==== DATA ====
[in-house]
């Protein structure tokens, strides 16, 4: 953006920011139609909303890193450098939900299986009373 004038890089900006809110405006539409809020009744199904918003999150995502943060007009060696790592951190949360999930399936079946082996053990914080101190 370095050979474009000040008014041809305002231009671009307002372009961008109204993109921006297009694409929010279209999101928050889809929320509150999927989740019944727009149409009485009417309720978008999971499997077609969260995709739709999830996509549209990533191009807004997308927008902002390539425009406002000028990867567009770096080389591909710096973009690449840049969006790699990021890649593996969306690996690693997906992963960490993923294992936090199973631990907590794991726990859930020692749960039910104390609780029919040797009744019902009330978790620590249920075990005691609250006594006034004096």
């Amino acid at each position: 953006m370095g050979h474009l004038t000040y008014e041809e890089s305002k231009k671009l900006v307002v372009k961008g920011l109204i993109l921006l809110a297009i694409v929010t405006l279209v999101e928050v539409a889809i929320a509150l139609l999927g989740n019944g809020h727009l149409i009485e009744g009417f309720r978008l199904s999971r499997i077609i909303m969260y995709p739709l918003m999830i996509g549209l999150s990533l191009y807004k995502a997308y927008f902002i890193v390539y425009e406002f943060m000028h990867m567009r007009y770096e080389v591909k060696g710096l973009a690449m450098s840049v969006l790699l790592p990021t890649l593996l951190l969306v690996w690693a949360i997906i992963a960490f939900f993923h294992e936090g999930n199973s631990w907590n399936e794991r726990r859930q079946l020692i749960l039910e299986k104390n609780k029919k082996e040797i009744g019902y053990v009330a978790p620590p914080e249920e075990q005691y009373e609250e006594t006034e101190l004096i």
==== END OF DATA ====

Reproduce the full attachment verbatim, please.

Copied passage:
[in-house]
């Protein structure tokens, strides 16, 4: 953006920011139609909303890193450098939900299986009373 004038890089900006809110405006539409809020009744199904918003999150995502943060007009060696790592951190949360999930399936079946082996053990914080101190 370095050979474009000040008014041809305002231009671009307002372009961008109204993109921006297009694409929010279209999101928050889809929320509150999927989740019944727009149409009485009417309720978008999971499997077609969260995709739709999830996509549209990533191009807004997308927008902002390539425009406002000028990867567009770096080389591909710096973009690449840049969006790699990021890649593996969306690996690693997906992963960490993923294992936090199973631990907590794991726990859930020692749960039910104390609780029919040797009744019902009330978790620590249920075990005691609250006594006034004096």
């Amino acid at each position: 953006m370095g050979h474009l004038t000040y008014e041809e890089s305002k231009k671009l900006v307002v372009k961008g920011l109204i993109l921006l809110a297009i694409v929010t405006l279209v999101e928050v539409a889809i929320a509150l139609l999927g989740n019944g809020h727009l149409i009485e009744g009417f309720r978008l199904s999971r499997i077609i909303m969260y995709p739709l918003m999830i996509g549209l999150s990533l191009y807004k995502a997308y927008f902002i890193v390539y425009e406002f943060m000028h990867m567009r007009y770096e080389v591909k060696g710096l973009a690449m450098s840049v969006l790699l790592p990021t890649l593996l951190l969306v690996w690693a949360i997906i992963a960490f939900f993923h294992e936090g999930n199973s631990w907590n399936e794991r726990r859930q079946l020692i749960l039910e299986k104390n609780k029919k082996e040797i009744g019902y053990v009330a978790p620590p914080e249920e075990q005691y009373e609250e006594t006034e101190l004096i």